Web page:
Tag Archives: how to write a novel

NEW POST: Top five writing tips #amwriting

Welcome to my new post: Top 5 writing tips!top5

How’s you? You like change, right? Well, me too. And so to this new post. Top 5 writing tips is here to  replace my previous ‘Diary of a hopeful author’ a) because tis time for, you know, a change, and b) I’m so busy (disorganised) this is a quicker route to me still blogging to you.

The reason, though, for this change malarky, is good. Honest. My thriller book The Spider In The Corner Of The Room is due out next Spring/Summer 2015 around the world, and my head is absorbed in writing book 2 now of the trilogy. But not a lass to forget anyone, I had to rethink the blog thing so I could, well, keep in touch. And, ta-da! Enter the top 5 tips. See? Hmmm….

So, every Wednesday, I’ll attempt to post my top 5 writing tips of the week related to where I am in my own writing process, sort of. You get the idea. I’ll give each tip post a theme, basically, and hope it gives you a literary leg up, as it were. So, without further a do, here goes on the first one. Cue drum roll…


TOP 5 WRITING TIPS: Writer’s block

Stuck in a writing rut & can’t get out of your funk? Me too! Here’s my top 5 tips on how to get your writing mojo back….

  1. Get out! Go on. Go! Sometimes just getting some fresh air can reboot the brain, helps you think through ideas. I like a run…
  2. Tell yourself positive things. Keep saying ‘I can’t do this?’ Stop! Now. You hear? Now write down positive stuff that you can keep referring to, like ‘Yes, I can’ (thanks, Barack) or, ‘If others can, so can I’. You get the idea.
  3. Just write anything. And I mean anything. We try to get it right first time, but that’s not really required. It’s easy to edit a full page of words than a blank one. Who cares if it sucks first time round? Mine always does. So just get it out then edit later. That can sometimes kick start things.
  4. End the day in the middle of a scene. This will maintain momentum, even leaving an unfinished sentence can kickstart the next day’s writing.
  5. Give yourself a break. If all else fails, walk away, come back later. Just like an athlete, too much training will wear you out. Take a break, regroup, have a party – whatever it takes – then go back. You’ll feel refreshed. And perhaps slightly hungover. You’re welcome!


Any top tips on writer’s block? Great! Share them with the group!



**Out tomorrow “Thursday Thoughts” where I post my latest Gazette newspaper column to my blog…**

Diary of a hopeful author: How sports mantras can help your writing

It’s “Wednesday Wafflings” when I post the latest entry in my Diary of a Hopeful Author…Photo of a Diary

So, there I was, at Christmas, up a mountain. I was bricking it. I could see over the edge. It was snowy. My skis were on and in my hands were my poles. I was with my ski school team and, bar the odd tumble, all was safe. So why, oh why did I lose it? And I don’t just mean lose it, but totally and utterly melt right on down and get scared on the mountainside.

The reason was this: I told myself I couldn’t do it. That’s it. No more, no less. I mean, sure, the previous day I had fallen off the edge of a chair lift BEFORE I had even gotten on it. And yes, my backside, along with my skis, were sticking in the air. And of course, the nice French ski lift operator laughed and said, ‘I will take a photo.’ And, indeed, the only way to handle it was to stand, smile and wave. But that was then. Standing on near the top of a mountain with a long way down? This was now. And I was not liking it.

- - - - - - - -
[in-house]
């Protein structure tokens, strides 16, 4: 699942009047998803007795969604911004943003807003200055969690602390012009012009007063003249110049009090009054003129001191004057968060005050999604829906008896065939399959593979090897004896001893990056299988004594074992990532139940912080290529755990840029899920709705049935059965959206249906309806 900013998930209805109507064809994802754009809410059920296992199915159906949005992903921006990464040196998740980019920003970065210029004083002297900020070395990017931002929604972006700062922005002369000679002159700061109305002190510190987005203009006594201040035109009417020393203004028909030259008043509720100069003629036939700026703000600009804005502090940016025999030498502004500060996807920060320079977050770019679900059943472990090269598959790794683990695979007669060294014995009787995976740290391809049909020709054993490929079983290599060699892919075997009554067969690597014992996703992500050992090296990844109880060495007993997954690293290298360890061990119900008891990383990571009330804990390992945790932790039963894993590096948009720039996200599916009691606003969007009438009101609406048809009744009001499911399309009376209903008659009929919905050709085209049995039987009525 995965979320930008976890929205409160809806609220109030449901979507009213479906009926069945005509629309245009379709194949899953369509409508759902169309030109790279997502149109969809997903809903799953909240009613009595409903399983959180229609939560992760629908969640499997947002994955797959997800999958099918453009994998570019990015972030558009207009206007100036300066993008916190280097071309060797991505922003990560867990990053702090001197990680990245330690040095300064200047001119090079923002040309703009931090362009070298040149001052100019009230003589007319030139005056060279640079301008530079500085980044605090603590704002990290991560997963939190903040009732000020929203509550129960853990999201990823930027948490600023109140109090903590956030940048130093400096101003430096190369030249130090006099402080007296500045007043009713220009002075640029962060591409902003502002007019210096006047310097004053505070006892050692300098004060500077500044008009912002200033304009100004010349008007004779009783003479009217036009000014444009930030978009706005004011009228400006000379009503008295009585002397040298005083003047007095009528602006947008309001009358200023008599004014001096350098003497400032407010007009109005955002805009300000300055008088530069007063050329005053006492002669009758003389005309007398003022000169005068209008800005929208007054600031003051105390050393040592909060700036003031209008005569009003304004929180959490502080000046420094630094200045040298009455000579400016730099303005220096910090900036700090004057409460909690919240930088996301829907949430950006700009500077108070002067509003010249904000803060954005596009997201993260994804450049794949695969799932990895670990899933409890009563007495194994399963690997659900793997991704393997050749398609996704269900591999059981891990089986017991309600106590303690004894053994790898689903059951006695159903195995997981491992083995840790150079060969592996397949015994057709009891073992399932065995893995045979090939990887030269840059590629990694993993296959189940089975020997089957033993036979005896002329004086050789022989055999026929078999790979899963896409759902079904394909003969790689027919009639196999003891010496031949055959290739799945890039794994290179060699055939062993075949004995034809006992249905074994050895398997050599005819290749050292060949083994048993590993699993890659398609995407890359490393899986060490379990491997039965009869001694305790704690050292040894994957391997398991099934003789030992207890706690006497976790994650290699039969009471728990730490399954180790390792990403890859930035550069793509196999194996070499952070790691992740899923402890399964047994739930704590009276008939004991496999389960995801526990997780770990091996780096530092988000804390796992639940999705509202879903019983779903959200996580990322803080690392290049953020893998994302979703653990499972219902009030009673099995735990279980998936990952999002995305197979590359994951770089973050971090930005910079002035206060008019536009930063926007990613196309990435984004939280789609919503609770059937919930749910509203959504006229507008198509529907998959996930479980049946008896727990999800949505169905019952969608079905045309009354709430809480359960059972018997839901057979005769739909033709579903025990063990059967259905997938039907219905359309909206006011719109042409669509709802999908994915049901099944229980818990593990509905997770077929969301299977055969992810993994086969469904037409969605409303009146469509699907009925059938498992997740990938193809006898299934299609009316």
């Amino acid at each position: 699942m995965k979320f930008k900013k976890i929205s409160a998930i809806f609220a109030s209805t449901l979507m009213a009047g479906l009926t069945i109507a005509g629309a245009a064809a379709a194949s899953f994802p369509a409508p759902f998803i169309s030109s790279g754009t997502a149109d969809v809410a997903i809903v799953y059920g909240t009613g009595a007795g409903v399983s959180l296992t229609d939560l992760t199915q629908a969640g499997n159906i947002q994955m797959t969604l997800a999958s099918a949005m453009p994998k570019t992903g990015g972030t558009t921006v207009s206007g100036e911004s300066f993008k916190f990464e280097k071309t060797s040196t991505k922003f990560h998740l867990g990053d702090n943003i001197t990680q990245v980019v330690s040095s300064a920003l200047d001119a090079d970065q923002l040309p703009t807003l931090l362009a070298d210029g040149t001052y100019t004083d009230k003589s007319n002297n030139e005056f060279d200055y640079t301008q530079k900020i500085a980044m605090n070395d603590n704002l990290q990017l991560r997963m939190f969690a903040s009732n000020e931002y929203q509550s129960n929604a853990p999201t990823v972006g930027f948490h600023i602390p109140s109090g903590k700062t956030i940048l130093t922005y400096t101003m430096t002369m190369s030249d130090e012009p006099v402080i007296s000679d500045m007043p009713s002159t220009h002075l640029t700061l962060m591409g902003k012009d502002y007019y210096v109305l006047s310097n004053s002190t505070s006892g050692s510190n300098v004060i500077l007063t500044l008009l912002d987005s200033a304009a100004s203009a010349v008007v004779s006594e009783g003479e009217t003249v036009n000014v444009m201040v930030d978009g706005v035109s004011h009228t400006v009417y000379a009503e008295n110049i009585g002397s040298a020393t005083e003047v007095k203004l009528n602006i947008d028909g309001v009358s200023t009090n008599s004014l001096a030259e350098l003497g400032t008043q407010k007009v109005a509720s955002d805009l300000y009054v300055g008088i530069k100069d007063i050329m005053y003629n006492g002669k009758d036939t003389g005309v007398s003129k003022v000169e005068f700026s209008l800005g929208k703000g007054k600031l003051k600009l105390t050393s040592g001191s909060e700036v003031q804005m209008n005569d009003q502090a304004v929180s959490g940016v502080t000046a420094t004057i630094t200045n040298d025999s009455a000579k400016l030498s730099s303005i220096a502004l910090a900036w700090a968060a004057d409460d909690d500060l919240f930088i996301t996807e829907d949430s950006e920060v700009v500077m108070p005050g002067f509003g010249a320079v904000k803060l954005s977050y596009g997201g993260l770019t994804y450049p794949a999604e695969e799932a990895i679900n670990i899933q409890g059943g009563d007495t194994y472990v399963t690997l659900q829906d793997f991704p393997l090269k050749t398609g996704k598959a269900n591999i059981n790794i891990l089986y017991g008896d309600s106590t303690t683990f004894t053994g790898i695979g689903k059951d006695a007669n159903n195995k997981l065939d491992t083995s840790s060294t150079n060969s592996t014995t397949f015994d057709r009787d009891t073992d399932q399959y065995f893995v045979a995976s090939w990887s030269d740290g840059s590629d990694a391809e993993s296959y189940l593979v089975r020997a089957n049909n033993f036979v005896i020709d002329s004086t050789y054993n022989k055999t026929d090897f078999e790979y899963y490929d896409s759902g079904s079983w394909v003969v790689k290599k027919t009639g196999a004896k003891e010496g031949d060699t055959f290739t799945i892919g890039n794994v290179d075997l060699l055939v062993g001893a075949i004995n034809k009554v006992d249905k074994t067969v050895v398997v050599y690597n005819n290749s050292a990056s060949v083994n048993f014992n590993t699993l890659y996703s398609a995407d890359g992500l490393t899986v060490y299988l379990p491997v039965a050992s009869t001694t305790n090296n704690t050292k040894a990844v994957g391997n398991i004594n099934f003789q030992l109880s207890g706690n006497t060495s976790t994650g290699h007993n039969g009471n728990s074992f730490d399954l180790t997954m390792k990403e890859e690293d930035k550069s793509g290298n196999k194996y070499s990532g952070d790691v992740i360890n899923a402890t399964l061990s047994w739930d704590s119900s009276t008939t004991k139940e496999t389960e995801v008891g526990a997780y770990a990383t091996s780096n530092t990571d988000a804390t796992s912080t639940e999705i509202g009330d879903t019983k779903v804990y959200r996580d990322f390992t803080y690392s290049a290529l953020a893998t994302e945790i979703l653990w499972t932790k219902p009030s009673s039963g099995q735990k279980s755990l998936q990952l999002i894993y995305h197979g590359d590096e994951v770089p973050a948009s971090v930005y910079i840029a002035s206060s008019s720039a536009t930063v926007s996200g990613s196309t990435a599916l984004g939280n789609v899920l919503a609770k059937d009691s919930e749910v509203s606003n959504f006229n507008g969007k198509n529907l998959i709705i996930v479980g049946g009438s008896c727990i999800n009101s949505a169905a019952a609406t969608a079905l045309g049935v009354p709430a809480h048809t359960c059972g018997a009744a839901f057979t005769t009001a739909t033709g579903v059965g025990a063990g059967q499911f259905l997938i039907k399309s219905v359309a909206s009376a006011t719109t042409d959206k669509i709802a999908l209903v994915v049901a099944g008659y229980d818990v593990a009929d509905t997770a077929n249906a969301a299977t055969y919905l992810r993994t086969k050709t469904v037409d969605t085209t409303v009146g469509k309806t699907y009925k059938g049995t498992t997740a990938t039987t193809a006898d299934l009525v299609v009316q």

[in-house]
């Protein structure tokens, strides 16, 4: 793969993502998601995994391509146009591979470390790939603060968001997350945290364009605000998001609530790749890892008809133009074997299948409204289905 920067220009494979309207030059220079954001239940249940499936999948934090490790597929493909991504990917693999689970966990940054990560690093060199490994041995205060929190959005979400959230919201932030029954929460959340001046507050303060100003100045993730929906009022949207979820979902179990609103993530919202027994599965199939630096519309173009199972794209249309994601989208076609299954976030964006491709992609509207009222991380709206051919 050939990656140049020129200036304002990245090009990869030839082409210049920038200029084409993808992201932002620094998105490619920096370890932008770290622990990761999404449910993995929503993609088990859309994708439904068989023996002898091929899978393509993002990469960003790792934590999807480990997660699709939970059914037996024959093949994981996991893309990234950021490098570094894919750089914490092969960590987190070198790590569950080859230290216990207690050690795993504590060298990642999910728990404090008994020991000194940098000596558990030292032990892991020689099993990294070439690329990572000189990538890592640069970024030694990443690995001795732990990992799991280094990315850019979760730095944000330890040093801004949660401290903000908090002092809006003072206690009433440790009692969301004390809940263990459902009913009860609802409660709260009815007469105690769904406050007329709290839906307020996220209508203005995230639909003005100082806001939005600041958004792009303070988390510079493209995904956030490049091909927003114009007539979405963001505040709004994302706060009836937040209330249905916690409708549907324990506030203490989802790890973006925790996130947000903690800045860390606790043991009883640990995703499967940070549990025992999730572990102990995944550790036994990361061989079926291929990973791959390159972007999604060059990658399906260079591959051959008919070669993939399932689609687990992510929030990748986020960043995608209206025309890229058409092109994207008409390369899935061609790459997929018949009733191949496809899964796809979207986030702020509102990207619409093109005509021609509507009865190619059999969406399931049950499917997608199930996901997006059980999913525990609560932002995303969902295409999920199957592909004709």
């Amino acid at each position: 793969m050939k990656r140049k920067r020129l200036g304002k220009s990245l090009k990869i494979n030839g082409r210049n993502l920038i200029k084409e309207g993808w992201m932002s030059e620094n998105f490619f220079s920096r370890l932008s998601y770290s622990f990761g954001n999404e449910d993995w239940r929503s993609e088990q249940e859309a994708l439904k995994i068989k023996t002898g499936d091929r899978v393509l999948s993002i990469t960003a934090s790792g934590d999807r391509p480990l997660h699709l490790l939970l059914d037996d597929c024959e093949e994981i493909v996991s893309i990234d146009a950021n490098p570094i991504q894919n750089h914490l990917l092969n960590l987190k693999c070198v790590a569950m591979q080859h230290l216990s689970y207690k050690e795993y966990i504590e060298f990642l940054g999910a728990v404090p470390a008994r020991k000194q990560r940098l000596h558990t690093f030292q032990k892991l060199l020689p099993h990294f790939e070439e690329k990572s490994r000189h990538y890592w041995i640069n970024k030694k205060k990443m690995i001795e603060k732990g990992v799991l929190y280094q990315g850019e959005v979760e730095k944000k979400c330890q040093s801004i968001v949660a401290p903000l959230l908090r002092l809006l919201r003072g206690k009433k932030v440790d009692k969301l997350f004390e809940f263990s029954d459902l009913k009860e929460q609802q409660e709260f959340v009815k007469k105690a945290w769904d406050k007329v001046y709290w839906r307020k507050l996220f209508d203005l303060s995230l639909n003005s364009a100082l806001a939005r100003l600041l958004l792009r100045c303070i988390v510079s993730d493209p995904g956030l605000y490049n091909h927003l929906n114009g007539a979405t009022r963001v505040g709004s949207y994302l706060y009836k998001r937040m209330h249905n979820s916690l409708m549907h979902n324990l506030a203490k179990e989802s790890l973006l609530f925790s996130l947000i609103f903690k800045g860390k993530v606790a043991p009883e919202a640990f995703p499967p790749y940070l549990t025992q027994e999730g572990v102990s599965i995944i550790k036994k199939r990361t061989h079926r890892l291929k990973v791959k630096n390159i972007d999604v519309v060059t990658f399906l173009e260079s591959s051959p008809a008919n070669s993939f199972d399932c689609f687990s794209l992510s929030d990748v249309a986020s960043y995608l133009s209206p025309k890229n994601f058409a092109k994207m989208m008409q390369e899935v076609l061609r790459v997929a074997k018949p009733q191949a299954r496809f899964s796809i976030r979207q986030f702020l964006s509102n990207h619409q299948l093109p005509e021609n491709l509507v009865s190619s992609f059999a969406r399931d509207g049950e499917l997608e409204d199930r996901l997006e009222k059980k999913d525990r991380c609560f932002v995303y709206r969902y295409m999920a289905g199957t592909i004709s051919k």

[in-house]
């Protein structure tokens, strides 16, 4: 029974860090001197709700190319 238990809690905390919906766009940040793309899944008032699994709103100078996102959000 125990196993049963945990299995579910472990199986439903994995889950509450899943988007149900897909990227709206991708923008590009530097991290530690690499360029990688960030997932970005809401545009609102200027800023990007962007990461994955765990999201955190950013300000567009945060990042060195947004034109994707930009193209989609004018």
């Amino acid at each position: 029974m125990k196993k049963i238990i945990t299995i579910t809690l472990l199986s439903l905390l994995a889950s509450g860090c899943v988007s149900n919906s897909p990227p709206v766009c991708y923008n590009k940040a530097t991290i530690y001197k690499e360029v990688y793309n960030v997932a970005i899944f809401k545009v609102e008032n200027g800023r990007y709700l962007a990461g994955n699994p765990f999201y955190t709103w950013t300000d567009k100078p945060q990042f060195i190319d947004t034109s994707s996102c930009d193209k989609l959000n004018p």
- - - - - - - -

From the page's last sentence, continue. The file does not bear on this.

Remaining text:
So, two things happened. First up, I realised I was being an idiot. Why? Because I was telling myself I couldn’t ski. Trouble is, when that sets in, that negative thought, like a germ in a petra dish, it grows. Until what you have immobilises you and you f**k up. Second, was someone (our instructor…) said I was a chicken. He was being funny. We got on really well. But that was the thing – he’d clocked me, knew what I was like. You tell me I’m a chicken? Then I’ll show you…

And then it happened. I got down the mountain. And the day after that. And the day after that. I got down by telling myself, ‘I can do it.’  (and by making chicken noises…Got some strange looks) I got down by reminding myself that if I fell, I could get up. And if anyone – anyone – called me chicken, I’d show them just what I could do. And, tell you what, I had an absolute ball in the process. The best time ever.

I’m at home now. My limbs are in one piece. My mind is rested. I re-began the final editing of my book last week. And that is when I realised something: that I was better at knowing how capable I was; that anything was possible. Skiing had taught me something about myself. It had taught me that if you think positively, you can do it. You can, quite literally, conquer mountains. And that it is a whole heap of fun on the way.

So, on that note, I give you, below, a link to the mantras that sports people use for running (my favourite sport) to get them in the right mind set for a race. My advice? Adapt them for yourself and use them when you hit a low point in your writing. Feel you can’t write a paragraph, never mind a book? Feel as if there are so many authors out there better than you? Then apply a mantra. A positive mantra. For running, they use ones like: ‘Be steady. Be strong.’ Or : ‘Better. Faster. Stronger.’

Because you see, whether it’s running or writing or getting a promotion at work, a bit of positive thinking can help you go a long way. Or, in my case down a mountain (or to a big book deal!).

So, mantras: required. Broken limbs: optional.


Out tomorrow “Thursday Thoughts” where I post my latest Gazette newspaper column to my blog…**